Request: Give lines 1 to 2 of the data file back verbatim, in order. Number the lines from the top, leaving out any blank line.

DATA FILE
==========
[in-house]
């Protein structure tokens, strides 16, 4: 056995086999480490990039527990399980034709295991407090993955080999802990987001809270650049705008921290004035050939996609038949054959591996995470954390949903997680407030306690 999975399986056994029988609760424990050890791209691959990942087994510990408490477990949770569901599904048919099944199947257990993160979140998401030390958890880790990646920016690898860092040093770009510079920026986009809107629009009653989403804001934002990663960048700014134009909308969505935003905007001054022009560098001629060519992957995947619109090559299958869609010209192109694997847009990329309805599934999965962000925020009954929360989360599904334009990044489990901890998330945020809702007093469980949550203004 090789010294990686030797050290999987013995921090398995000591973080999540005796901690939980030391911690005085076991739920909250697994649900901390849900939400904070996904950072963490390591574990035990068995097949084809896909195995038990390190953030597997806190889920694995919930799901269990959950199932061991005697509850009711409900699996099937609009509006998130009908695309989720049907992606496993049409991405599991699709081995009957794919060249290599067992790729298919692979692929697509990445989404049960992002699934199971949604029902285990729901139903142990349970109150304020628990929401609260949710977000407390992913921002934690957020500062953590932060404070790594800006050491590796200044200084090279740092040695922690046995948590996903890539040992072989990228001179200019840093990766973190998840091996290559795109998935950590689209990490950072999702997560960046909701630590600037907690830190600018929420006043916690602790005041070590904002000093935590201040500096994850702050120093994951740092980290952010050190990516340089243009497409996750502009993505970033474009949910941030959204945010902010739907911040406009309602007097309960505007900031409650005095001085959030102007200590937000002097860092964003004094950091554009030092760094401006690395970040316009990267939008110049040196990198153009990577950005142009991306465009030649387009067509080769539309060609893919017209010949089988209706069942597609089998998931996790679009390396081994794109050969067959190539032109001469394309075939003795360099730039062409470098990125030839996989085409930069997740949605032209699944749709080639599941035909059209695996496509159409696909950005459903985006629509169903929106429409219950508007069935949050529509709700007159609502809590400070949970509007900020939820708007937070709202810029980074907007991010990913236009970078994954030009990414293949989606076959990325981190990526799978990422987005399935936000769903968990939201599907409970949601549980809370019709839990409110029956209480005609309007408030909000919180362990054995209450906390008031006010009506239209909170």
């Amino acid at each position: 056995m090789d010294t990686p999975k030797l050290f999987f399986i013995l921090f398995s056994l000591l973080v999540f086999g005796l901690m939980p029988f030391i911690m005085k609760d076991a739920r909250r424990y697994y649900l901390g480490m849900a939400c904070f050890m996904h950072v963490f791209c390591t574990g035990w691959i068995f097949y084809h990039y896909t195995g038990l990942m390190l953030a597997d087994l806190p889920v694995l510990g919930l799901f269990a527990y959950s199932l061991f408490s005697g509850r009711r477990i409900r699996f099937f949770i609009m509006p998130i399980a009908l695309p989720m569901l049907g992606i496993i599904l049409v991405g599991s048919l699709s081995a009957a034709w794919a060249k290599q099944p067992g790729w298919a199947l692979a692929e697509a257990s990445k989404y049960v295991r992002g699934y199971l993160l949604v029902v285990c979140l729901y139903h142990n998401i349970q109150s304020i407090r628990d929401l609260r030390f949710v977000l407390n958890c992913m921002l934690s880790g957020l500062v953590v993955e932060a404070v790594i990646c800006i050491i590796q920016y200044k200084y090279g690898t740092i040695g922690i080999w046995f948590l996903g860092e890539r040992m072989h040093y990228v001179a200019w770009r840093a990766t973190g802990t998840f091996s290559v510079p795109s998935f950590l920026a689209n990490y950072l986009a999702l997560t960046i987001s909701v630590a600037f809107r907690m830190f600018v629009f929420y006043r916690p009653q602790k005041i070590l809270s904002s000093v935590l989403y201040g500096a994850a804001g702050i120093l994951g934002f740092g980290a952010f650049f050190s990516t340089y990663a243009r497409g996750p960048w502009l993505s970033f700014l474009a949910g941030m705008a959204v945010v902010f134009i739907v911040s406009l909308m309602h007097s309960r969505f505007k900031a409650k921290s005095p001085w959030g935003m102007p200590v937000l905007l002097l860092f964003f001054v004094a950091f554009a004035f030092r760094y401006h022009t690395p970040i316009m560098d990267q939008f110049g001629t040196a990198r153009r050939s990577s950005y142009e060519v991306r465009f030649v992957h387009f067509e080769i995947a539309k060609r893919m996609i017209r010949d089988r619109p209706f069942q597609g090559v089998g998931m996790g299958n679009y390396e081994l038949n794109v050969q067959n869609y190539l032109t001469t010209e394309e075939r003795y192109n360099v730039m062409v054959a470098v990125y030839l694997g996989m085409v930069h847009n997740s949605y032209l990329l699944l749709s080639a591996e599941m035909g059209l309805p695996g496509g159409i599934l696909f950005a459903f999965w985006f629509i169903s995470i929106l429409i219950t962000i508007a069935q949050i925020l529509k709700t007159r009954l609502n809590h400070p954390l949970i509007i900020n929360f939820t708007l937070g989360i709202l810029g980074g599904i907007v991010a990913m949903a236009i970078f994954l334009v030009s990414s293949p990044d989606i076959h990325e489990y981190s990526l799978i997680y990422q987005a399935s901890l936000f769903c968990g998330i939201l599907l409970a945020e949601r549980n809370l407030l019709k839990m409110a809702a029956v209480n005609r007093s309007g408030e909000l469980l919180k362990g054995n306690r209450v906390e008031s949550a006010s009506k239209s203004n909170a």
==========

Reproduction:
[in-house]
């Protein structure tokens, strides 16, 4: 056995086999480490990039527990399980034709295991407090993955080999802990987001809270650049705008921290004035050939996609038949054959591996995470954390949903997680407030306690 999975399986056994029988609760424990050890791209691959990942087994510990408490477990949770569901599904048919099944199947257990993160979140998401030390958890880790990646920016690898860092040093770009510079920026986009809107629009009653989403804001934002990663960048700014134009909308969505935003905007001054022009560098001629060519992957995947619109090559299958869609010209192109694997847009990329309805599934999965962000925020009954929360989360599904334009990044489990901890998330945020809702007093469980949550203004 090789010294990686030797050290999987013995921090398995000591973080999540005796901690939980030391911690005085076991739920909250697994649900901390849900939400904070996904950072963490390591574990035990068995097949084809896909195995038990390190953030597997806190889920694995919930799901269990959950199932061991005697509850009711409900699996099937609009509006998130009908695309989720049907992606496993049409991405599991699709081995009957794919060249290599067992790729298919692979692929697509990445989404049960992002699934199971949604029902285990729901139903142990349970109150304020628990929401609260949710977000407390992913921002934690957020500062953590932060404070790594800006050491590796200044200084090279740092040695922690046995948590996903890539040992072989990228001179200019840093990766973190998840091996290559795109998935950590689209990490950072999702997560960046909701630590600037907690830190600018929420006043916690602790005041070590904002000093935590201040500096994850702050120093994951740092980290952010050190990516340089243009497409996750502009993505970033474009949910941030959204945010902010739907911040406009309602007097309960505007900031409650005095001085959030102007200590937000002097860092964003004094950091554009030092760094401006690395970040316009990267939008110049040196990198153009990577950005142009991306465009030649387009067509080769539309060609893919017209010949089988209706069942597609089998998931996790679009390396081994794109050969067959190539032109001469394309075939003795360099730039062409470098990125030839996989085409930069997740949605032209699944749709080639599941035909059209695996496509159409696909950005459903985006629509169903929106429409219950508007069935949050529509709700007159609502809590400070949970509007900020939820708007937070709202810029980074907007991010990913236009970078994954030009990414293949989606076959990325981190990526799978990422987005399935936000769903968990939201599907409970949601549980809370019709839990409110029956209480005609309007408030909000919180362990054995209450906390008031006010009506239209909170």